Ohio Section Journal – The Technical Coordinator – October 2019 edition

One of the responsibilities of the Technical Coordinator in the Ohio Section is to submit something for the Section Journal. The Section Journal covers Amateur Radio related things happening in and around the ARRL Ohio Section. It is published by the Section Manager Scott – N8SY and articles are submitted by cabinet members.

Once my article is published in the Journal, I will also make it available on my site with a link to the published edition.

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Now without further ado…

Read the full edition at:

Jeff Kopcak – TC

DSCF5081 K8JTKHey gang,

I received a question last month from Andy – KD8SCV on setting up a digital hotspot transmit frequency compliant with “Line A.” I’ll address these as two separate issues. If the hotspot or simplex node is within the correct ranges of the band plan, Line A doesn’t matter. You’re going to need your copy of Part 97.

What is Line A? It is an approximate border between the U.S. and Canada that varies in exact location but is most often 75 miles (about 121 km) from the border. According to Part 97.3(a):

(30) Line A. Begins at Aberdeen, WA, running by great circle arc to the intersection of 48° N, 120° W, thence along parallel 48° N, to the intersection of 95° W, thence by great circle arc through the southernmost point of Duluth, MN, thence by great circle arc to 45° N, 85° W, thence southward along meridian 85° W, to its intersection with parallel 41° N, thence along parallel 41° N, to its intersection with meridian 82° W, thence by great circle arc through the southernmost point of Bangor, ME, thence by great circle arc through the southernmost point of Searsport, ME, at which point it terminates.

This is the same wording as Title 47 of the Code of Federal Regulations (CFR), Section 90.7. Doesn’t tell you much, like why does it exist? This information is a little sparse. Possibly to protect land mobile stations in Canada. Land Mobile Service (or LMS) is defined by the ITU as communications between base stations and mobile stations or between mobile stations. Think public service agencies and even private companies to coordinate people, resources, safety, or security. Amateur Radio is allocated secondary status on most U.S. allocations above 1.25m or the 220 MHz band. 420-450 MHz is shared with federal agencies and military for radar applications such as PARCS located in North Dakota near the Canadian border. As it pertains to the Amateur Radio service:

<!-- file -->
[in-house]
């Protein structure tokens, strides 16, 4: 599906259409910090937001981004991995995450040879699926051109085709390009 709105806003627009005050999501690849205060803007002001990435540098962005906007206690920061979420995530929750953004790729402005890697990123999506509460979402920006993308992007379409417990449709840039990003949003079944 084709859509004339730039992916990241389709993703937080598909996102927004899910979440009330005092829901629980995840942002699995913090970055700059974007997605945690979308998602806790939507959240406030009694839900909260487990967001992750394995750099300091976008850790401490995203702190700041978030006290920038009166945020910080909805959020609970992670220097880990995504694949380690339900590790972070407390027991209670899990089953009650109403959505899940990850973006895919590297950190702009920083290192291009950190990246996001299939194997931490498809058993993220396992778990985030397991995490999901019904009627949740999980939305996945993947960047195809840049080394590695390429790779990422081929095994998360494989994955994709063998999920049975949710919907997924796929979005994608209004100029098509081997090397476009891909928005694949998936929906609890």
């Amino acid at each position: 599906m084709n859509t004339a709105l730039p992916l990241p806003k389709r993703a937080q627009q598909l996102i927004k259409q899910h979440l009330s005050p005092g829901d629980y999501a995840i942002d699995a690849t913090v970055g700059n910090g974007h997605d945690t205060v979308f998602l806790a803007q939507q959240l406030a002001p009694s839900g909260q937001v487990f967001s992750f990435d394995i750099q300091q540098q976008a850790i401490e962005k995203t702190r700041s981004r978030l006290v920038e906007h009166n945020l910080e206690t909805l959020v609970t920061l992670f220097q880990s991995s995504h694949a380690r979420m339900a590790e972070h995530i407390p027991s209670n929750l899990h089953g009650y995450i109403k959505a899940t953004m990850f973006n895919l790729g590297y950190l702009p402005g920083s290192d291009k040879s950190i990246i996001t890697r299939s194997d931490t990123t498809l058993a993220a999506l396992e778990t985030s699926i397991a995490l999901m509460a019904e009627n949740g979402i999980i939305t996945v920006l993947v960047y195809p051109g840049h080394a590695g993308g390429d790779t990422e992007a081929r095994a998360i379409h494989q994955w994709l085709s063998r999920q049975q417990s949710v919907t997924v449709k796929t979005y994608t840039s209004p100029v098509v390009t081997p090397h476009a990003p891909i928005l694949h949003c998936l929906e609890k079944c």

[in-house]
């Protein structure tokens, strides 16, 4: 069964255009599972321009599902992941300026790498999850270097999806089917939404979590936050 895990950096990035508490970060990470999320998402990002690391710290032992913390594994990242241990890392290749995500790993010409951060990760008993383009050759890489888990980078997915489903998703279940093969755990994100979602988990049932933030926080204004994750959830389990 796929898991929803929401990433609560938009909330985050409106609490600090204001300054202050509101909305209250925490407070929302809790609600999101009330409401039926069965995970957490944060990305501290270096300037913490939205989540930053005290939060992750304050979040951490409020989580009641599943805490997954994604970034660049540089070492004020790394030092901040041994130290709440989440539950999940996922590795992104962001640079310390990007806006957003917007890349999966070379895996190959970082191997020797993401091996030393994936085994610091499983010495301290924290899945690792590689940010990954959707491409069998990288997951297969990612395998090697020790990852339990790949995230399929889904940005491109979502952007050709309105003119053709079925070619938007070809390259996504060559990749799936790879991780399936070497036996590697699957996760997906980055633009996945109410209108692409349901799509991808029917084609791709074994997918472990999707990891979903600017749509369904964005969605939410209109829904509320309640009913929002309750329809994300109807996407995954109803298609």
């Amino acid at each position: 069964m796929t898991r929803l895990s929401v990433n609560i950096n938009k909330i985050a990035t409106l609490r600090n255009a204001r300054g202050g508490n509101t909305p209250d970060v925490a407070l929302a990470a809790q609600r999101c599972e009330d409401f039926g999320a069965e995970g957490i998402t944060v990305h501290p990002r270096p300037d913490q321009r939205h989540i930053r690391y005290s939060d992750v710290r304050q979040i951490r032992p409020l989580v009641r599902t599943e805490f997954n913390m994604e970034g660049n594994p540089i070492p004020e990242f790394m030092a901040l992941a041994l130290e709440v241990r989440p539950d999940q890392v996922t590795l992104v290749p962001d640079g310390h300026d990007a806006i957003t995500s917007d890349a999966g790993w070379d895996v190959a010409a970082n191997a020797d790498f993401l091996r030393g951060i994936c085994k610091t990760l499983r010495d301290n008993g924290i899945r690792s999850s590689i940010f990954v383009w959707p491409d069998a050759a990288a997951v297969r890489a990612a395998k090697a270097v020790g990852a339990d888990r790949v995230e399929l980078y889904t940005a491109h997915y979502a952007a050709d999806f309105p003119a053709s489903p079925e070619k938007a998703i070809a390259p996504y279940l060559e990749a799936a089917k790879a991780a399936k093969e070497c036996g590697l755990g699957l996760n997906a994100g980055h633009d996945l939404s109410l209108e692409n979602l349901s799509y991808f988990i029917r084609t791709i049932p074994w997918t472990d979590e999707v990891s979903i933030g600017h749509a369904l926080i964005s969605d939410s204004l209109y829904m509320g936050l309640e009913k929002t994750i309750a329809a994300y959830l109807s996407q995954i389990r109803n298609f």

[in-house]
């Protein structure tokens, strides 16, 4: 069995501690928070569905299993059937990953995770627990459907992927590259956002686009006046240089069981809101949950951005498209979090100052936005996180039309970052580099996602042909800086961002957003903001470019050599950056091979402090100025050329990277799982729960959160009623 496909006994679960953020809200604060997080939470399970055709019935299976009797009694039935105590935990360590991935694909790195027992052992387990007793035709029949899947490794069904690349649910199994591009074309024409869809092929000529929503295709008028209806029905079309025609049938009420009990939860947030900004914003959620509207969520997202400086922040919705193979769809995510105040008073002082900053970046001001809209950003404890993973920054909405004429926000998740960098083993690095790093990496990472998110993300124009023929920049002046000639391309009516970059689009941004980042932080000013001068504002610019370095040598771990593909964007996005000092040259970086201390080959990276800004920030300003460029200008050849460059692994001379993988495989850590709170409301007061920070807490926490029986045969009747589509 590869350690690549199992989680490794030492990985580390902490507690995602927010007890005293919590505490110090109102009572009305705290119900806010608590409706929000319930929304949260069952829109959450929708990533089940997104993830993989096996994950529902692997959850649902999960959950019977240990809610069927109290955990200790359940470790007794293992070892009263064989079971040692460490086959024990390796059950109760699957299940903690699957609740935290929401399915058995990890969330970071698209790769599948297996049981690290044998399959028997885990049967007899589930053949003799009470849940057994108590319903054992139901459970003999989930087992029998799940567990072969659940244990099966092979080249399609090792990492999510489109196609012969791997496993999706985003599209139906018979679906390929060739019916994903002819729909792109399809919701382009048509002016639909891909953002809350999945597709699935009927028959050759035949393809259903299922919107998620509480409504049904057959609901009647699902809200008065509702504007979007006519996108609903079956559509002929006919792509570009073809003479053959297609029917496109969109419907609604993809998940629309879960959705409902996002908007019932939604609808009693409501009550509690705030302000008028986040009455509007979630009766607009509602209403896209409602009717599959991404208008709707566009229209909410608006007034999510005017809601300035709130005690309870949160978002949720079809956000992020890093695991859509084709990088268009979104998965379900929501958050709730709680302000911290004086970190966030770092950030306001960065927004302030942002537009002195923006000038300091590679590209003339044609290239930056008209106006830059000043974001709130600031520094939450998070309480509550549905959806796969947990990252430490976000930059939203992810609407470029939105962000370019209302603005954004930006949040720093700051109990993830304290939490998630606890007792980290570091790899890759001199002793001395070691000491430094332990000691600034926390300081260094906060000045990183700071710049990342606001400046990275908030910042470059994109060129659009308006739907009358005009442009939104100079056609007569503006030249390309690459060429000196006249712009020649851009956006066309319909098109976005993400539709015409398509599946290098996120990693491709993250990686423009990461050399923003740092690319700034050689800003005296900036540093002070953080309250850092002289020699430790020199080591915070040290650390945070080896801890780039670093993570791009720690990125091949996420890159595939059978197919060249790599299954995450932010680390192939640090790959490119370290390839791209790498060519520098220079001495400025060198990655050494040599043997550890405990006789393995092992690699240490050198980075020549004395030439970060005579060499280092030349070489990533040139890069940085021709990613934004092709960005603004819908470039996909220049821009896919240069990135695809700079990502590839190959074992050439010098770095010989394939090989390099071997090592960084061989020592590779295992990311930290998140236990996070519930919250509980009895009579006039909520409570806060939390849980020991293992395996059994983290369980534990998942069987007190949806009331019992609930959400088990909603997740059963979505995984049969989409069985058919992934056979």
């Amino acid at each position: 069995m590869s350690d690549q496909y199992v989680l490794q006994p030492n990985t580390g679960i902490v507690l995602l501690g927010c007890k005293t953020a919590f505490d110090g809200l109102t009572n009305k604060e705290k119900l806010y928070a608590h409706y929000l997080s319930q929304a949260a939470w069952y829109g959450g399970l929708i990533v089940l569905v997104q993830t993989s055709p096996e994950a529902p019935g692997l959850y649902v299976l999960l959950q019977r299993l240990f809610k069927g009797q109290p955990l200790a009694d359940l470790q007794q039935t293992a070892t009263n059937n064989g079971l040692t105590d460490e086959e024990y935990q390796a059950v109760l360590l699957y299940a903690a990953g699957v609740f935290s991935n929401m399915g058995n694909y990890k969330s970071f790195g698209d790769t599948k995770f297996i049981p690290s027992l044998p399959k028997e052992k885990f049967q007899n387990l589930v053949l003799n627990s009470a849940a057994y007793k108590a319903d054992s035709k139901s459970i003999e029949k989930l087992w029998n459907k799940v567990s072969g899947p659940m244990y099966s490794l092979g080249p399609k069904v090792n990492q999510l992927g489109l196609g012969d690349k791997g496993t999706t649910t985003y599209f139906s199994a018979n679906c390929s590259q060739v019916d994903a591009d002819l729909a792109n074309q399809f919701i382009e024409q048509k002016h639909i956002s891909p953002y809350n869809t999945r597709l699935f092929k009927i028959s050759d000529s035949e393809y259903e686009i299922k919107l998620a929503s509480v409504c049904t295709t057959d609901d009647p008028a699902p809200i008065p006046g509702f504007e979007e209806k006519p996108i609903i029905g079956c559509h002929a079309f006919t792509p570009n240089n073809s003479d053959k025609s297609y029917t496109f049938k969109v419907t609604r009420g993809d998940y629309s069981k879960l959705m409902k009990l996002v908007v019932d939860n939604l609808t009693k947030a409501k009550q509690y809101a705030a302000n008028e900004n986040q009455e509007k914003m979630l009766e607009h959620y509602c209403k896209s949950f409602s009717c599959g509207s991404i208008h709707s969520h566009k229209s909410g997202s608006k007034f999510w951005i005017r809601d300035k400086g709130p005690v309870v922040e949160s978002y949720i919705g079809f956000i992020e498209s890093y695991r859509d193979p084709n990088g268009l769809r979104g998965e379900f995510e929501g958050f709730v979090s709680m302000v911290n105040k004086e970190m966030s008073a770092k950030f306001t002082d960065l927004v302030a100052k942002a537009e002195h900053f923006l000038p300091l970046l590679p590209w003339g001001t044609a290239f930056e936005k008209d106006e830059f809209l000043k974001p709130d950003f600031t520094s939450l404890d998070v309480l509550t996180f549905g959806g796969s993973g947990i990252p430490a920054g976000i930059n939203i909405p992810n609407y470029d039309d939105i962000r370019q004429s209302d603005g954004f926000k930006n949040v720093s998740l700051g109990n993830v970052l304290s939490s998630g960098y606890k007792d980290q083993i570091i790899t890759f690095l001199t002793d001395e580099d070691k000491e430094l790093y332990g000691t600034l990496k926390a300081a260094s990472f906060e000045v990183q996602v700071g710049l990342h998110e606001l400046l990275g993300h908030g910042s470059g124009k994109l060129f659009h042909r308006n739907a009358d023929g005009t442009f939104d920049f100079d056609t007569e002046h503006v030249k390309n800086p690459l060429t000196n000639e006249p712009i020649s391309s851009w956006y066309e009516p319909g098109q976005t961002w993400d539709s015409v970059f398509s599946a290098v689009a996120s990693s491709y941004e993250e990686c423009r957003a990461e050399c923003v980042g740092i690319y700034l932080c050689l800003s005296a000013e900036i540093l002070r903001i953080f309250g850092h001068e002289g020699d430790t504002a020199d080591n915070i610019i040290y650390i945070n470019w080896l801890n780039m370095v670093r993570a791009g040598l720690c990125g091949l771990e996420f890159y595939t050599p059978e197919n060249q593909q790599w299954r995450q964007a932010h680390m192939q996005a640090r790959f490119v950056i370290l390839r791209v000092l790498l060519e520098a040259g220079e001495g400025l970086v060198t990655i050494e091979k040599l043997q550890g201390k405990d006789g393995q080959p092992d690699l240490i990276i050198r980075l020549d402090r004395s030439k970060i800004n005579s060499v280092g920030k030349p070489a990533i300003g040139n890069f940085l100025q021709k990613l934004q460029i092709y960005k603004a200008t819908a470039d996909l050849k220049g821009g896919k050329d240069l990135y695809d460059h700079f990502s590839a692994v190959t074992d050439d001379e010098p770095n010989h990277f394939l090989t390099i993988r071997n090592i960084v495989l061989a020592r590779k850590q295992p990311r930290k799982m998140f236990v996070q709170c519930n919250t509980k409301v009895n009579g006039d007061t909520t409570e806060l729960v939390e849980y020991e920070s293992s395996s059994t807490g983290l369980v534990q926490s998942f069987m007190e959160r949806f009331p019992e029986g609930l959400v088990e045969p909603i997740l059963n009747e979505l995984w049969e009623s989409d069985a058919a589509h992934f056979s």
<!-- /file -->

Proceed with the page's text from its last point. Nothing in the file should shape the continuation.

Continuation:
(1) No amateur station shall transmit from north of Line A in the 420-430 MHz segment. See §97.3(a) for the definition of Line A (Part 97.303(m)).
Line A (maroon) overlay. (FCC)

For stations in the western part of the state north of 41° N, no transmissions between 420-430 MHz can be made. This includes the cities of Ottawa, Findlay, Tiffin, Willard, New London, and Lodi. Close to the intersection of State Route 83 and Interstate 71, near the cities of Lodi in Medina county and Burbank in Wayne county, is where 41° N and 82° W intersect. From that location, Line A takes a northeast trajectory to Bangor, ME. North of Line A constitutes Medina, much of the Cuyahoga Valley, Hudson, bisects Streetsboro and Mantua, Hiram, West Farmington, North Bloomfield, and Andover.

For those wondering, there is a Line B, Line C, and Line D. In Canada, Line B is opposite to Line A while Line C and D divide the Alaskan border with Canada. There is no mention of Line C in Part 97. Land mobile stations licensed north of Line A or east of Line C requires additional coordination with Canadian authorities.

PARCS Radar station (Wikipedia)

The FCC has provided a couple resources that depict Line A and check Line A coordinates. The checking site won’t accept Google Maps coordinate format. It requires NAD83. I found a converter that worked well. On a Google Map, left-click until a small gray marker appears on the map. Coordinates will appear in a pop-up in the lower-center of the map. 41.460459, -81.911875 for example. Copy them. Go to the West Virginia coordinate conversion website. Paste them under “Input Coordinates.” “Lat/Lon WGS 1984” should already be selected. Under “Output Coordinates,” select “Lat/Lon NAD83.” Click Covert. Copy the output coordinates (removing the negative symbol and spaces) into the FCC Line A check site. Example Lat: 412737.6, Lon: 815442.7. The site will return “North of Line A” or “South of Line A” for the relative location.

As a general rule, don’t transmit 420-430 MHz within 80 miles from the Canadian border and you’ll be golden.

For everyone, the following applies in Part 97.303(m):

(2) Amateur stations transmitting in the 420-430 MHz segment must not cause harmful interference to, and must accept interference from, stations authorized by the FCC in the land mobile service within 80.5 km of Buffalo, Cleveland, and Detroit. See §2.106, footnote US230 for specific frequencies and coordinates.

(3) Amateur stations transmitting in the 420-430 MHz segment or the 440-450 MHz segment must not cause harmful interference to, and must accept interference from, stations authorized by other nations in the fixed and mobile except aeronautical mobile services.

80.5 km is a little more than 50 mi. Check the FCC or Radio Reference sites for issued licenses between 420 and 430 MHz in Ohio. Many licenses are assigned in the Cleveland and Toledo areas.